President Donald Trump has been trying to go big on taxes. The president would like to slash the corporate tax rate from 35 percent down to 15 percent.
But Republican Congressman Ryan Costello, who represents parts of four counties west of Philadelphia, said that proposal may be a bit ambitious.
“I felt the president’s plan was the opening negotiating position and that tax reform, both in terms of simplifying the tax code and bringing rates down, is what we need in order to get real economic growth in the country,” he said. “I remain somewhat skeptical that you’re going to be able to get the rate that low. But I take it for what it is — which is the open negotiating tool.”
But Democrats are asking how the White House plans to recoup the loss of as much as $6 trillion in revenue over a decade, according to the Tax Policy Center.
U.S. Rep. Bill Pascrell, D-New Jersey, said the plan should sicken deficit hawks.
“A disaster … a big hole on the revenue side,” he said. “I have supported for 10 years reducing the tax rate for corporations, but what I would consider reasonable is around 24-25 percent. That itself causes a hole … this makes a bigger hole.”
Trump also wants to cut taxes on top earners — including himself, his family and many members of his Cabinet.
But one plank of the plan is causing particular angst for many lawmakers in the Delaware Valley region: The White House wants to end deductions for what you pay in local and state taxes.
U.S. Rep. Brendan Boyle, D-Pennsylvania, said that’s a nonstarter.
“I have to say, as someone who represents Philadelphia and the Philadelphia area, that would badly hurt Pennsylvania,” he said. “It would badly hurt the Northeast of this country — New York, New Jersey, Philadelphia, the rest of Pennsylvania. We would be disproportionately affected by any effort to strip away an exemption for state and local income taxes.”
State and local deductions are a matter of fairness, Boyle said.
“And really, what this means is, the Trump proposal is double taxation,” he said. “That you would be paying tax at the local and state level, and then have to pay tax again at the federal level at the same income — not taking into account that you’ve already paid tax the one time.
“So I strongly oppose it.”
Predicting strong public opposition
U.S. Sen. Chris Coons, D-Delaware, said average Americans are going to kick and scream to keep the deductions they currently rely on in place.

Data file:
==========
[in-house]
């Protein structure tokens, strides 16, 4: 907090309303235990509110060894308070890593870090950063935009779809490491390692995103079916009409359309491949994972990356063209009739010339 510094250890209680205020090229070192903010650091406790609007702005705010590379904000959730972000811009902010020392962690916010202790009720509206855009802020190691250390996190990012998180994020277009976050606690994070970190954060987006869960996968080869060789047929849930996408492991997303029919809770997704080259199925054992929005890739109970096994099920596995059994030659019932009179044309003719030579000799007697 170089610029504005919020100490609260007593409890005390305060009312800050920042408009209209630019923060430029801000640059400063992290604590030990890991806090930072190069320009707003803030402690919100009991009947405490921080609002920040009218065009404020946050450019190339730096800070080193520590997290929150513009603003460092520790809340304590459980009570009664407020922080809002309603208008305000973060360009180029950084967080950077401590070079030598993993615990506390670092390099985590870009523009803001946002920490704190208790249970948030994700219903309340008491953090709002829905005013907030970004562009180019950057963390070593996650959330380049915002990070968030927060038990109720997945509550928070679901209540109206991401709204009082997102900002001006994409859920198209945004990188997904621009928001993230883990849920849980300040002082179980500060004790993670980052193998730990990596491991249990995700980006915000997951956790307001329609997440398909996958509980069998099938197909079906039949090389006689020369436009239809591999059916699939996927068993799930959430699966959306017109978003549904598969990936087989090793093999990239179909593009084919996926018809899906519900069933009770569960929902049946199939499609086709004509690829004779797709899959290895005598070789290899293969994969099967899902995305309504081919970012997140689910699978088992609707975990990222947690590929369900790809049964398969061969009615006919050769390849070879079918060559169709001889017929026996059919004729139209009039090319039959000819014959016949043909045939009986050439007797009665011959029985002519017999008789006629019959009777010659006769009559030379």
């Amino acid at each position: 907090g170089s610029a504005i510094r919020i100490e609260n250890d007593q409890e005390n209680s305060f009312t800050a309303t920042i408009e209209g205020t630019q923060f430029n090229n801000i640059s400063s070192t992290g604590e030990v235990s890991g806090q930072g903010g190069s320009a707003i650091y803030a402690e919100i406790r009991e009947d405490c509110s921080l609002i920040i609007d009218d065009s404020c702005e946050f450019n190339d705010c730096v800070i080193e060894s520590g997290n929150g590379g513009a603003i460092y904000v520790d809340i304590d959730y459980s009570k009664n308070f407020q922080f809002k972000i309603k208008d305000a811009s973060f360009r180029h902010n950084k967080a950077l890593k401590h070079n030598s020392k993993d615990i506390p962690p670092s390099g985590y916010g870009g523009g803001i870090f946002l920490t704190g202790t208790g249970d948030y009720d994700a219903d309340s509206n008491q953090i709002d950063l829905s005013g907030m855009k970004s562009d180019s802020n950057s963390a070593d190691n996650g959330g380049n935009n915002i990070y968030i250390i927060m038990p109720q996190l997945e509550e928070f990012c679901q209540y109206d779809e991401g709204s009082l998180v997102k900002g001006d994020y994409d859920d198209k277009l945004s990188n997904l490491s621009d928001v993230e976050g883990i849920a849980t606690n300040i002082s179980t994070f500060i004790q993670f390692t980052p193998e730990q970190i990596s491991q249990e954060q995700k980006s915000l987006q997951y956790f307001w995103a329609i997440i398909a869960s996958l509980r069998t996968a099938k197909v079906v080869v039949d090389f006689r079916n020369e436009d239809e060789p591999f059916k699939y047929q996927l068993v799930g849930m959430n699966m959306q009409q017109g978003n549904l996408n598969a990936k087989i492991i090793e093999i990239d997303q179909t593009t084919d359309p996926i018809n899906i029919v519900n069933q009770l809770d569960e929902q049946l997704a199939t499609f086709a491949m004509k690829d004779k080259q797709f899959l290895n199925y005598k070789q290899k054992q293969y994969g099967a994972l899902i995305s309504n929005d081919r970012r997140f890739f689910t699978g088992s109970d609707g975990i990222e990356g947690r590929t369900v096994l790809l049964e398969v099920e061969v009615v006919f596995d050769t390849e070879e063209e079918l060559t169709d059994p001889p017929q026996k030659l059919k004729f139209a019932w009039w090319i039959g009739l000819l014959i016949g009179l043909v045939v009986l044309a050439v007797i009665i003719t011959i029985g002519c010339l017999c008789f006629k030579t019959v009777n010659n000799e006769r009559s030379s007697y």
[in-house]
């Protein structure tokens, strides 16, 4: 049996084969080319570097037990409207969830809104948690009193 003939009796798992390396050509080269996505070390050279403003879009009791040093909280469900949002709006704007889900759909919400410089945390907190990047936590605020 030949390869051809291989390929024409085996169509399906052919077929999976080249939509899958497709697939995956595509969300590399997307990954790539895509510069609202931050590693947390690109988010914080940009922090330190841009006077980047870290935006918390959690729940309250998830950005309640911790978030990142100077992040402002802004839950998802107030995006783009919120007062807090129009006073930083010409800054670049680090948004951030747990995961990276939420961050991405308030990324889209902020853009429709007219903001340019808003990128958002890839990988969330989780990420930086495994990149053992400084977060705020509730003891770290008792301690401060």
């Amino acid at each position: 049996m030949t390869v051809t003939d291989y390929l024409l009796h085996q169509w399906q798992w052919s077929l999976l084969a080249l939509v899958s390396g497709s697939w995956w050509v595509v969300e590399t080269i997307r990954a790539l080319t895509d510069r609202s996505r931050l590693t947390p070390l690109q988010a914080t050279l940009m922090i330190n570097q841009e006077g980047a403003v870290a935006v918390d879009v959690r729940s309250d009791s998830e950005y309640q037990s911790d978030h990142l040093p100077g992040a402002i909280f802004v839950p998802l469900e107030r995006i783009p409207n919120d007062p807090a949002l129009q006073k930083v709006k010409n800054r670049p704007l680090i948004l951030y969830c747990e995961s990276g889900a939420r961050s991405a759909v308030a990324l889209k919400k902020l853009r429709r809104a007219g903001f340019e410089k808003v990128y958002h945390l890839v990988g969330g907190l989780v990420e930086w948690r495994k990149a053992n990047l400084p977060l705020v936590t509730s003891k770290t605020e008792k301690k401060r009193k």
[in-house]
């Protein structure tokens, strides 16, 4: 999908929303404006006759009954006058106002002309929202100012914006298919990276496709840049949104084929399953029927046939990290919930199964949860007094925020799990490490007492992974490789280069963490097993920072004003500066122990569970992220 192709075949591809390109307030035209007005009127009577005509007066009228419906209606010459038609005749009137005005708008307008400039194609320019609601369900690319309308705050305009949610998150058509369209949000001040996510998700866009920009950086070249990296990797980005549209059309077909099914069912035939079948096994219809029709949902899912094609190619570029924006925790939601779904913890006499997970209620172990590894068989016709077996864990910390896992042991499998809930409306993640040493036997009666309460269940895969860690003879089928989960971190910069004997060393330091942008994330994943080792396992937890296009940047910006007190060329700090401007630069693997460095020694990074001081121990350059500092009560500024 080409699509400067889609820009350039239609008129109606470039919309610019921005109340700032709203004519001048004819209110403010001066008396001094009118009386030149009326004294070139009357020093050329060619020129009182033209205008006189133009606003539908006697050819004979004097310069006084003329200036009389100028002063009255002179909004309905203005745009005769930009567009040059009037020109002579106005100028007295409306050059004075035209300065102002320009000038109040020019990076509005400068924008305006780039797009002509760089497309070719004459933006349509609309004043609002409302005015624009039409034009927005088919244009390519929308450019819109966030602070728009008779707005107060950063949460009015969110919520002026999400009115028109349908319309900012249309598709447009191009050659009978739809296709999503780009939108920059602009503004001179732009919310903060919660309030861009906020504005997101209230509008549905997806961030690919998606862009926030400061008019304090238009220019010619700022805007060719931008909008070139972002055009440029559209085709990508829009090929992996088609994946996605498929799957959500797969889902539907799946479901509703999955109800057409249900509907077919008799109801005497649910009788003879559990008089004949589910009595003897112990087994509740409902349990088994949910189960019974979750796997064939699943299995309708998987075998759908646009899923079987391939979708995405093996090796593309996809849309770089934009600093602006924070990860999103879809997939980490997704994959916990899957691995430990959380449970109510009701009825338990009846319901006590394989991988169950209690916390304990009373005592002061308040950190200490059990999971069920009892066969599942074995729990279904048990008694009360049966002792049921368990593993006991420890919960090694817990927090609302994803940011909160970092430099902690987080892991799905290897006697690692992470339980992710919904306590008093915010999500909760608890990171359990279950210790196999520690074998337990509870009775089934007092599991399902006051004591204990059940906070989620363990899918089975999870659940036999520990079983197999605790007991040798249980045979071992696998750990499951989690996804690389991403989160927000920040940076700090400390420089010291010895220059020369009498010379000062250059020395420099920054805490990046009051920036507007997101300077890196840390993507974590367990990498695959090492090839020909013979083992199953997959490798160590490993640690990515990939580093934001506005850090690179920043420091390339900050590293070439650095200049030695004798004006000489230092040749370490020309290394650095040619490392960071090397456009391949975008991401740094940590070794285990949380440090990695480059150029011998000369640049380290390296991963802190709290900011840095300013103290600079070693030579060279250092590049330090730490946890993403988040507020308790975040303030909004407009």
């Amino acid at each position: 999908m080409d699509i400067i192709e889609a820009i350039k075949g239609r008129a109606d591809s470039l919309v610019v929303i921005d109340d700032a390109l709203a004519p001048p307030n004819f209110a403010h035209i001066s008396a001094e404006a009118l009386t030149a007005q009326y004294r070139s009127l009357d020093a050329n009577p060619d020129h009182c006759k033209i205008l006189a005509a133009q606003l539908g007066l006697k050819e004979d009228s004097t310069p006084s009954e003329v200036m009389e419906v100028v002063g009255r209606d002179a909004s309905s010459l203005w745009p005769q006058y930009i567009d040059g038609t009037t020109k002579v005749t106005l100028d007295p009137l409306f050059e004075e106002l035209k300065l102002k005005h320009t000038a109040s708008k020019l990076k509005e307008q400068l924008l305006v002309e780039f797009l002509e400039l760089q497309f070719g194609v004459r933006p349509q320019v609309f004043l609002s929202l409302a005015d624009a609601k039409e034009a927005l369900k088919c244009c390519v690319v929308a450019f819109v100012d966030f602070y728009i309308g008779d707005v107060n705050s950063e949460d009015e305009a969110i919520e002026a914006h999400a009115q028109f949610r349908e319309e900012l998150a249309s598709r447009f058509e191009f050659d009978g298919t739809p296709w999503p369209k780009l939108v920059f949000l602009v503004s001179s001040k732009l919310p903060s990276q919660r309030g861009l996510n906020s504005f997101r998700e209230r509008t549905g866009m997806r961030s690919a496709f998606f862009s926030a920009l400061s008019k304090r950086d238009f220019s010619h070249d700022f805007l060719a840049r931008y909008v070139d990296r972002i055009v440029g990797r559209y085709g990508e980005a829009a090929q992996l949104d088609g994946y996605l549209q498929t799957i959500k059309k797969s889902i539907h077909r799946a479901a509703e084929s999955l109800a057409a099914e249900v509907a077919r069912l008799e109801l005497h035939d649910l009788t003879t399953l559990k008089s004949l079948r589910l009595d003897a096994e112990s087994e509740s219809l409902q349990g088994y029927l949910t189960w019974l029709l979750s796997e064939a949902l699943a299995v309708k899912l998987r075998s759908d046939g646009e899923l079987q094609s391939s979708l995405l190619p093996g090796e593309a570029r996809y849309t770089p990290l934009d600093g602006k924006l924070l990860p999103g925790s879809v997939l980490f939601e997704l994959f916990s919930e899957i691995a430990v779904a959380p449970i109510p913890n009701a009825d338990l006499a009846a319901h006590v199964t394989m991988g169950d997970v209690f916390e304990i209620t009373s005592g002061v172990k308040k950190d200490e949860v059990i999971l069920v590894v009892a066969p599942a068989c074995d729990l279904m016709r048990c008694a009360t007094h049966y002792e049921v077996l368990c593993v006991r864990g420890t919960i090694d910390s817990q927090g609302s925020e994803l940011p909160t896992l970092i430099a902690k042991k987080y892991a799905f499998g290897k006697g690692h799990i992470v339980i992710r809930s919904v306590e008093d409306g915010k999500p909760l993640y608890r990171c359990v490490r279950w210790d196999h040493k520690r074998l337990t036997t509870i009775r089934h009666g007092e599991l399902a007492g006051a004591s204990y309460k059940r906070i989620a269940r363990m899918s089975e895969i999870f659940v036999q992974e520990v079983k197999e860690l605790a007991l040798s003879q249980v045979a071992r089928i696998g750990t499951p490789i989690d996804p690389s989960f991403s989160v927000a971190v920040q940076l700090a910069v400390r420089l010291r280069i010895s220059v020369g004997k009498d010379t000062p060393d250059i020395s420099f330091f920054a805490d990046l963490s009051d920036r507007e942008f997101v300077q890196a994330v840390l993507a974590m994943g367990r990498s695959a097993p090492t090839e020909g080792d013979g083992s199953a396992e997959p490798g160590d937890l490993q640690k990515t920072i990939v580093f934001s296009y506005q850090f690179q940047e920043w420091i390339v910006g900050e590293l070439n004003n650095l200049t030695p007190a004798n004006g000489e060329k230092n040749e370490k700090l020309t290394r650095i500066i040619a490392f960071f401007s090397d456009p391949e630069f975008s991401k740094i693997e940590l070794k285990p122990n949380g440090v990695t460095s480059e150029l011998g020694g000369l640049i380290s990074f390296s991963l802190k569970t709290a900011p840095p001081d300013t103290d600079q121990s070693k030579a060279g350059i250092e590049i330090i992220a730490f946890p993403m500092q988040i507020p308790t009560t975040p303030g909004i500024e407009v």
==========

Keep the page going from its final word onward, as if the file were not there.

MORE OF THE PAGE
“The political opposition to eliminating all deductions is going to be significant … What this seems to me to be at this point is more of a campaign broadside than a thoroughly worked out tax plan,” he said.
It’s no surprise New Jersey lawmakers oppose the idea. The Garden State is notorious for its high property taxes, which are now deductible. It’s also a big deal in Pennsylvania.
According to the tax foundation, six states — Pennsylvania, New Jersey, California, New York, Illinois and Texas — account for the money returned through this deduction.
The Trump plan also eliminates one of the taxes used to fund Obamacare, which U.S. Sen. Pat Toomey, R-Pennsylvania, said doesn’t go far enough.
“Even if we get rid of all of Obamacare tax increases, which I hope we will do, we still have $800 billion over 10 years’ worth of Obama-era tax increases. Why do we want to lock that in?” Toomey said.
Toomey also said he believes the contours of the Trump plan would spur economic growth, which he said will fill the federal government’s coffers with even more revenue.
“And then, finally, the metric that matters about deficits and debt is that debt is a percentage of the economy, that’s what matters,” Toomey said. “If we have strong enough economic growth, then that number will decline. And that should be the goal.”
But U.S. Sen. Tom Carper, D-Delaware, offered some advice for the freshman president.
“What I would urge him to do is actually sit down with a group of us, Democrats and Republicans. Maybe folks on the tax committees in the House and the Senate. And say, ‘What do you think?’ Really,” Carper said. “That’s what I used to do as governor. I would bring in the Democrat and Republican legislators and say, ‘What do you think?’ Sometimes, you know, they have good ideas. And I bet we would too.”
The president and the GOP are still focused on getting health care reform through the Senate, which may prove to be a monumental task.
If Trump manages to sign the first broad tax overhaul in more than three decades, many say that would be an even more monumental achievement.